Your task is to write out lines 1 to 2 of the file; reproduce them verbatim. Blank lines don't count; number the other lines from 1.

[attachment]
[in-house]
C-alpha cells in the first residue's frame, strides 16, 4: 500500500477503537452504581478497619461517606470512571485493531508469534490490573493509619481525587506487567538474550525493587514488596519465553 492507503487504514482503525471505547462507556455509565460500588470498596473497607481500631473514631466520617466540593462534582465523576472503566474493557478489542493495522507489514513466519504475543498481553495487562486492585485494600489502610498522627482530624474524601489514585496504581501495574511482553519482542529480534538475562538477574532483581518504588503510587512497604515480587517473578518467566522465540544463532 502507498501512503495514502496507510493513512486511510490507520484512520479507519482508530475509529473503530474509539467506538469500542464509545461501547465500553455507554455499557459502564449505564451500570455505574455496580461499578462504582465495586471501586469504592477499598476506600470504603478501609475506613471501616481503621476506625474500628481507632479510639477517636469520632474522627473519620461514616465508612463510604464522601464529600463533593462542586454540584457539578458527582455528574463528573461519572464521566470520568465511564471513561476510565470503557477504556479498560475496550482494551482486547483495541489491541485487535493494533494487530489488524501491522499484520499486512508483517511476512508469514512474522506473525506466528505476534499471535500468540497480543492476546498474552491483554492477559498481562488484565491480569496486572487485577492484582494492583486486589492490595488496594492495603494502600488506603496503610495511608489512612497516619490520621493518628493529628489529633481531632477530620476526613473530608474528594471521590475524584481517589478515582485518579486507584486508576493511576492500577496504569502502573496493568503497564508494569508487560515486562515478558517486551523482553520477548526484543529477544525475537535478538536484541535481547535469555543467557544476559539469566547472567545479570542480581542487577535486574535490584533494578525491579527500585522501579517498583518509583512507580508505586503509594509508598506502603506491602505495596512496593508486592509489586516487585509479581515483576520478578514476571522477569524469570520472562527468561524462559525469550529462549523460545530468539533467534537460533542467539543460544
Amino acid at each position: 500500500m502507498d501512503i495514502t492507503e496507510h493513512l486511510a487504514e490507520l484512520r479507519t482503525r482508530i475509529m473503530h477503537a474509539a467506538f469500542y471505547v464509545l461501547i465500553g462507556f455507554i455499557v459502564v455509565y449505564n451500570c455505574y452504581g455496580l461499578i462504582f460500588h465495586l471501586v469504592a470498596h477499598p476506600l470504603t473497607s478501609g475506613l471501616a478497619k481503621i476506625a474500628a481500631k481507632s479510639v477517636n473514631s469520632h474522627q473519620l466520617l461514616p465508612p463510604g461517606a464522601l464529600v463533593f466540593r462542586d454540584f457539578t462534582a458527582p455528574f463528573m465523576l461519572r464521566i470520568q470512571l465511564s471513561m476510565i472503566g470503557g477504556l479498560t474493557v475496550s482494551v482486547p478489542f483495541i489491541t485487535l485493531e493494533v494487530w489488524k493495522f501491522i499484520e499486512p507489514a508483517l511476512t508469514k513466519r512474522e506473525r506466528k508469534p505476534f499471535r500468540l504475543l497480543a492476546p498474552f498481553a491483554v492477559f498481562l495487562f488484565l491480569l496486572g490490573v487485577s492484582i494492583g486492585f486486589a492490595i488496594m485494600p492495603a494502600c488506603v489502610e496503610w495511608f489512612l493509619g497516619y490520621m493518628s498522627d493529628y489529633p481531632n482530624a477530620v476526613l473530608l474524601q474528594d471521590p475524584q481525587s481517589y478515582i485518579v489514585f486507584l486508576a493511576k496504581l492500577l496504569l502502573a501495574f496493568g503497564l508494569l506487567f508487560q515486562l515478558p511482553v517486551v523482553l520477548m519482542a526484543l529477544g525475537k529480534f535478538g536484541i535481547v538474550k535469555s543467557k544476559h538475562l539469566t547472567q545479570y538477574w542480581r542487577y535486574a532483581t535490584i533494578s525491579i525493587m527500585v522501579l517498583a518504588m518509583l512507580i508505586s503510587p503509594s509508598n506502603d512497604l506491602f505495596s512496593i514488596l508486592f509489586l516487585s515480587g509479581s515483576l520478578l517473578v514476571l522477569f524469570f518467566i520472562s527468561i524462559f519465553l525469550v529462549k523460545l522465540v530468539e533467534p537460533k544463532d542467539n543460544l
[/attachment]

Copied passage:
[in-house]
C-alpha cells in the first residue's frame, strides 16, 4: 500500500477503537452504581478497619461517606470512571485493531508469534490490573493509619481525587506487567538474550525493587514488596519465553 492507503487504514482503525471505547462507556455509565460500588470498596473497607481500631473514631466520617466540593462534582465523576472503566474493557478489542493495522507489514513466519504475543498481553495487562486492585485494600489502610498522627482530624474524601489514585496504581501495574511482553519482542529480534538475562538477574532483581518504588503510587512497604515480587517473578518467566522465540544463532 502507498501512503495514502496507510493513512486511510490507520484512520479507519482508530475509529473503530474509539467506538469500542464509545461501547465500553455507554455499557459502564449505564451500570455505574455496580461499578462504582465495586471501586469504592477499598476506600470504603478501609475506613471501616481503621476506625474500628481507632479510639477517636469520632474522627473519620461514616465508612463510604464522601464529600463533593462542586454540584457539578458527582455528574463528573461519572464521566470520568465511564471513561476510565470503557477504556479498560475496550482494551482486547483495541489491541485487535493494533494487530489488524501491522499484520499486512508483517511476512508469514512474522506473525506466528505476534499471535500468540497480543492476546498474552491483554492477559498481562488484565491480569496486572487485577492484582494492583486486589492490595488496594492495603494502600488506603496503610495511608489512612497516619490520621493518628493529628489529633481531632477530620476526613473530608474528594471521590475524584481517589478515582485518579486507584486508576493511576492500577496504569502502573496493568503497564508494569508487560515486562515478558517486551523482553520477548526484543529477544525475537535478538536484541535481547535469555543467557544476559539469566547472567545479570542480581542487577535486574535490584533494578525491579527500585522501579517498583518509583512507580508505586503509594509508598506502603506491602505495596512496593508486592509489586516487585509479581515483576520478578514476571522477569524469570520472562527468561524462559525469550529462549523460545530468539533467534537460533542467539543460544